1 Peter 2:18 “Servants, be subject to your masters with all respect, not only to the good and gentle but also to the unjust.”

We’ve already addressed slavery in this post. No need to do so further.

Perhaps George should have read about “study to show yourself approved” and if you do you need not be ashamed.

And of course, why can’t God express Himself clearly? Clear to whom? What person? What culture? What time period? Isn’t it arrogant to think the Bible should be clearly written to you instead of everyone else.

Also, in the books, he cites Brian Flemming. I guess this tells us where he gets the pagan copycat stuff from.

Getting back also to atheist regimes that kill as he talks about how religions aren’t peaceful, he says those weren’t inspired by ‘supernaturally’ authored Scriptures.

I’m sure that’s a great comfort to all the people that were killed in the Gulag! Hey! Sorry you were killed, but at least it wasn’t because of Scriptures!

Nope. It was because some people took George’s argument to its conclusion.

There is no good. There is no evil. There is no Heaven to gain or Hell to shun. There is no God to judge me. I have power here. I have enemies. Why not do something about them?

In 2225, George says to not believe it when believers say that atheists are immoral, cold, empty, etc.

Again, I’m not sure who’s saying this….

He also says it’s necessary to use a pen-name for this book to avoid damaging the Christian market for his other books.

No George. It’s good that you used a pen name because if other people found out your writing was so bad in this one, they wouldn’t want your science books. If I wrote material this embarrassing, I’d want to use a pen name also.

He says why would knowing more about something detract from it?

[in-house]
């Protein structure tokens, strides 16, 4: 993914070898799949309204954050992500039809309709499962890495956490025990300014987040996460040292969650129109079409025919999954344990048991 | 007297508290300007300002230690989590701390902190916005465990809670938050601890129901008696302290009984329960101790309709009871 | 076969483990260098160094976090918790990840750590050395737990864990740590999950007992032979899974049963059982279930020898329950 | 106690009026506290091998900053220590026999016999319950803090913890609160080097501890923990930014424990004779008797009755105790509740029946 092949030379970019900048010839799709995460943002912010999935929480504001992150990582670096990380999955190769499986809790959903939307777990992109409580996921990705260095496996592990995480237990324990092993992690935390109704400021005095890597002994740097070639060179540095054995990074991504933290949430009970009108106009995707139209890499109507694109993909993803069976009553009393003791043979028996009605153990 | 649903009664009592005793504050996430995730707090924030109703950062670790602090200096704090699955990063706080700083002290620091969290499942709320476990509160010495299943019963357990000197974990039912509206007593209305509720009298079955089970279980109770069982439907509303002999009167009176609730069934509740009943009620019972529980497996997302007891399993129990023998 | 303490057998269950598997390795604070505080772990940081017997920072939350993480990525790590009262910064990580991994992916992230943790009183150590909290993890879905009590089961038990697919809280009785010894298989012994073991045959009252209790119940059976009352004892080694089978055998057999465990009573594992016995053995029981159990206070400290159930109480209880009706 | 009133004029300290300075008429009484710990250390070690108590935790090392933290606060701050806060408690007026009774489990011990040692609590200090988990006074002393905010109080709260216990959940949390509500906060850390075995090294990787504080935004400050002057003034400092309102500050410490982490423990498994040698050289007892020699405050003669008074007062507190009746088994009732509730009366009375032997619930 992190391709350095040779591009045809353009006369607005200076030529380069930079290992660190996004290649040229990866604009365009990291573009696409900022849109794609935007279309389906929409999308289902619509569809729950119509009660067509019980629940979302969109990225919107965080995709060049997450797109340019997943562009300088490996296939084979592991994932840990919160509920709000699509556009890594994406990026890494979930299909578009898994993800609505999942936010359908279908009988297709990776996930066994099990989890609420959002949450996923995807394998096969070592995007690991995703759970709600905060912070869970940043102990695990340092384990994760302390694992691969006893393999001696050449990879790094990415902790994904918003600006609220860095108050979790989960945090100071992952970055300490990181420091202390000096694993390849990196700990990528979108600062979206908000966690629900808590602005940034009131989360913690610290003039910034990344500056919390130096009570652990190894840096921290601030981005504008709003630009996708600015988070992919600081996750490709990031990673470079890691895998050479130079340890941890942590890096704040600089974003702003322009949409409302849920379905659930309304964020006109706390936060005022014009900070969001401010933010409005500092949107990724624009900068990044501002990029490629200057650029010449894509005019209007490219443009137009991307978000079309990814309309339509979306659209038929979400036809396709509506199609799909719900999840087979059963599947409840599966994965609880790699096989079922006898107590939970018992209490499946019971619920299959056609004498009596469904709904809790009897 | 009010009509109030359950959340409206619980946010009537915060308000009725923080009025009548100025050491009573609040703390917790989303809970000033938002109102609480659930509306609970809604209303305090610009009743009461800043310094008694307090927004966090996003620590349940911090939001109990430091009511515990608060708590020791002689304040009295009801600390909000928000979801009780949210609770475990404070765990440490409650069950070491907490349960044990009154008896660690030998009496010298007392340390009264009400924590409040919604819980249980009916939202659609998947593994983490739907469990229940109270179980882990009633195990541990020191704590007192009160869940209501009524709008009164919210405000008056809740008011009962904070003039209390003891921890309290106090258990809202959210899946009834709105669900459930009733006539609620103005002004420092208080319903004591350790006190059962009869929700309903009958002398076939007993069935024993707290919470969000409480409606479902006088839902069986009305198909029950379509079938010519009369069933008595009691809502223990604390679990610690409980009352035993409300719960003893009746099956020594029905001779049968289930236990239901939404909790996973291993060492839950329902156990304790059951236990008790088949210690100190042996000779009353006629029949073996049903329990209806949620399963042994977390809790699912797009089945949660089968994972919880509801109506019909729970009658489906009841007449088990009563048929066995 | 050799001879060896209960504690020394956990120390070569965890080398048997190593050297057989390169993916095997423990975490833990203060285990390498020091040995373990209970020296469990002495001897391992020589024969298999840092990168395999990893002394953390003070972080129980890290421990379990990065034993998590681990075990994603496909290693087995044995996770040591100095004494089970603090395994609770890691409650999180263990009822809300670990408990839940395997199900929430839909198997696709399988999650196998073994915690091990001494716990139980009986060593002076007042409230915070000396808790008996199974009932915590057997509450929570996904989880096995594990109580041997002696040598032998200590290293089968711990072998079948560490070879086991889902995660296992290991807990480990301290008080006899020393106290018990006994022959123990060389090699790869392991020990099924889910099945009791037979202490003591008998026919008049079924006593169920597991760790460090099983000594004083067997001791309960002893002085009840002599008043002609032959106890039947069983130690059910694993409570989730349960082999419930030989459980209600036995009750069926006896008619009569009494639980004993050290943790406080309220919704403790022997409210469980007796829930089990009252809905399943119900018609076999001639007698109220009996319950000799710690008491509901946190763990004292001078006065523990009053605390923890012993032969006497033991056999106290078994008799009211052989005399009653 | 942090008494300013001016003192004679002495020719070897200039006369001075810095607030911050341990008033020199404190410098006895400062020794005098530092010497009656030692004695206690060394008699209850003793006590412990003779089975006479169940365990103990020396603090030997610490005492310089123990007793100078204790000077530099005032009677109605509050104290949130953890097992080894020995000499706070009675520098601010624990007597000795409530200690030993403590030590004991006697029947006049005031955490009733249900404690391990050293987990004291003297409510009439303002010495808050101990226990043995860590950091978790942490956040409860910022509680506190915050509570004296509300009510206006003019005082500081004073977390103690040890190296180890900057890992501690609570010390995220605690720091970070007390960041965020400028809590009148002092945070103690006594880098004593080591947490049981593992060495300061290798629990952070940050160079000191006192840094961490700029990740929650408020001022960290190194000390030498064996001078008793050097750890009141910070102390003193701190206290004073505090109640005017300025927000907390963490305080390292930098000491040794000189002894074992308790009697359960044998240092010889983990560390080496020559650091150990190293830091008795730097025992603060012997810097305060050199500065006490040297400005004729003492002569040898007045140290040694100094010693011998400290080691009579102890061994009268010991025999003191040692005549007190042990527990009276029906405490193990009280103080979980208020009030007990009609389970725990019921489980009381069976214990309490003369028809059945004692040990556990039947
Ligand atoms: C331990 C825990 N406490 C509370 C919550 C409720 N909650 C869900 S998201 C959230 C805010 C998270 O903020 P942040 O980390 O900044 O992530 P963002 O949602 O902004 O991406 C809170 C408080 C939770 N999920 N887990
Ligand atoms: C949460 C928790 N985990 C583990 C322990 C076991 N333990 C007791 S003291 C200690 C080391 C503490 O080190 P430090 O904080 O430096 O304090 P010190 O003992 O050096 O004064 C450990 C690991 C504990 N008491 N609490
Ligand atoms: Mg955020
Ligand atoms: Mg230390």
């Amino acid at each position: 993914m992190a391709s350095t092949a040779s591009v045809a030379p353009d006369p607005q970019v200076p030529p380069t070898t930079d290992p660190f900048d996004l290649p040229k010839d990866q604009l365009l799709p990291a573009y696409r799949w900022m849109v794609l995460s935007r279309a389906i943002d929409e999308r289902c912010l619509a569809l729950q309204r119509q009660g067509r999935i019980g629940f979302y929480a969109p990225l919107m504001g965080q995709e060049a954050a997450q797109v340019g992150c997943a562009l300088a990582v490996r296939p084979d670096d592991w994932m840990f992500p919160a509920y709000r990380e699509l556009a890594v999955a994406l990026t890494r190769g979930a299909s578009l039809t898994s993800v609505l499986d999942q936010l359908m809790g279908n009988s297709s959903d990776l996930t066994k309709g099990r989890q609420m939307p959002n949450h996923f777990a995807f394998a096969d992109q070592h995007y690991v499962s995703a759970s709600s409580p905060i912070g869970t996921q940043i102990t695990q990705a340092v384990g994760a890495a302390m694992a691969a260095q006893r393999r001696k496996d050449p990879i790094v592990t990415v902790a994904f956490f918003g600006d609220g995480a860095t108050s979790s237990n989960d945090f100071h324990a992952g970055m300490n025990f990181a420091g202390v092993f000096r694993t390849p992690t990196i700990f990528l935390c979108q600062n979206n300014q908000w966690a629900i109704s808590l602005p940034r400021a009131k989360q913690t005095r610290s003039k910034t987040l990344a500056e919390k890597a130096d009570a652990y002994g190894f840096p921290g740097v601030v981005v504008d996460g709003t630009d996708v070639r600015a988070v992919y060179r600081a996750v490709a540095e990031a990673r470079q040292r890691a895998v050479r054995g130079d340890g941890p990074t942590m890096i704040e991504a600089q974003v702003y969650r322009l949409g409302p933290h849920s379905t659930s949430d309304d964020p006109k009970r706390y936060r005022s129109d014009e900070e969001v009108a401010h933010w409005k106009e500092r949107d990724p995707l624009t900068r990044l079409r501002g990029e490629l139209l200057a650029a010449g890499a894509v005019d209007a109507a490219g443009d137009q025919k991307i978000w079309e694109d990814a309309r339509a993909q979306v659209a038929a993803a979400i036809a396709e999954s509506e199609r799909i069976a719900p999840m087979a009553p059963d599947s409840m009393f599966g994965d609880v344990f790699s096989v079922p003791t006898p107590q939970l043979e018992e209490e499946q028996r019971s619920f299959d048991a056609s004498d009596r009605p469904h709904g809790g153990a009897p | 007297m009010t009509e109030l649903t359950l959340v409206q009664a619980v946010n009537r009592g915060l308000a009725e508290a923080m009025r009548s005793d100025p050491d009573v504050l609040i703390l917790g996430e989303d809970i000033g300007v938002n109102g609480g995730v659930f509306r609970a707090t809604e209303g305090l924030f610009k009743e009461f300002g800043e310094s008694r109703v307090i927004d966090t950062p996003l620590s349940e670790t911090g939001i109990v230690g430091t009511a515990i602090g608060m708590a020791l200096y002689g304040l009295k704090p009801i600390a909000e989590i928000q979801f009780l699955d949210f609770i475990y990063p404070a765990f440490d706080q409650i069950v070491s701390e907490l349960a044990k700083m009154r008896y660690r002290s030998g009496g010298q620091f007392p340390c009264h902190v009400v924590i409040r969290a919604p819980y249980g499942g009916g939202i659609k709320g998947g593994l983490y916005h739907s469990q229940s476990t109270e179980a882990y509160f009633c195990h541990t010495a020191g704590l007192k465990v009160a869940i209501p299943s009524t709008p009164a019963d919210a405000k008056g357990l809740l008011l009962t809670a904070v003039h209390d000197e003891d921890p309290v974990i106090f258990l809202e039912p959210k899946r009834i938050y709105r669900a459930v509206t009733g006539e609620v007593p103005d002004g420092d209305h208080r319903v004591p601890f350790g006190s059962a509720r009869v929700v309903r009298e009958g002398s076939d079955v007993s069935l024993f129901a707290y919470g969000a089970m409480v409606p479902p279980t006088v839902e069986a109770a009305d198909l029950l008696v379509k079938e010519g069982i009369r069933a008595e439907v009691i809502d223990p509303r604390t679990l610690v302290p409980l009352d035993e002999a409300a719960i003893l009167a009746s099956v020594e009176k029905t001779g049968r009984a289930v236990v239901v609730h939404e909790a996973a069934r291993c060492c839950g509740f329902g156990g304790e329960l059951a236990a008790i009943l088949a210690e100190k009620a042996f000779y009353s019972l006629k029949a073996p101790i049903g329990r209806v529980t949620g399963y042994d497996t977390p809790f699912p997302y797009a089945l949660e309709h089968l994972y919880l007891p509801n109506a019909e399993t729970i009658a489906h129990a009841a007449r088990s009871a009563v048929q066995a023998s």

I agree. That’s why I have no hesitancy to letting people study science. I want them to learn as much as they can. Perhaps you should try it George in the area of religion. Why would knowing more about it be so harmful, especially if you want to argue against it? If your belief is true, the best scholarship will show that. Right?

On 2249, he says if you want a purpose, make your own.

Again, like Stalin, Mao, Pol-Pot, and others did.

Of course, he also says 98% of criminals in jail call themselves Christian.

This ignores that if you call yourself a Christian, you can get perks like air conditioning and getting out of a cell for chapel services. You’re told to list a position when you go in. Why not list one that will give you perks?

On 2273, he says

To those who accuse me of stepping outside my own specialism to take on religion, a subject they like to think I know little about, I say “It’s you who are stepping on my turf with your ‘explanations’ of the origins of the universe and everything in it.”

Christians speaking on science without knowledge? Bad!

Atheists speaking on Christianity without knowledge? Good!

Keep in mind, George hates double-standards.

Sorry George. I’m saying squat about the origins of the universe. I don’t study it. You are saying a lot about what I believe and you don’t study it. Don’t step on my turf. Okay?

He also says atheist should not be taken to mean no god. This is false. It comes from the Greek word as he rightly says. Theos is God and alpha is the negative. It’s simple. No God. If he wants to say it just means belief, then he needs to say theism is just God belief and you don’t need to prove it. What would you do to prove you believe something? He should want this since he hates double-standards.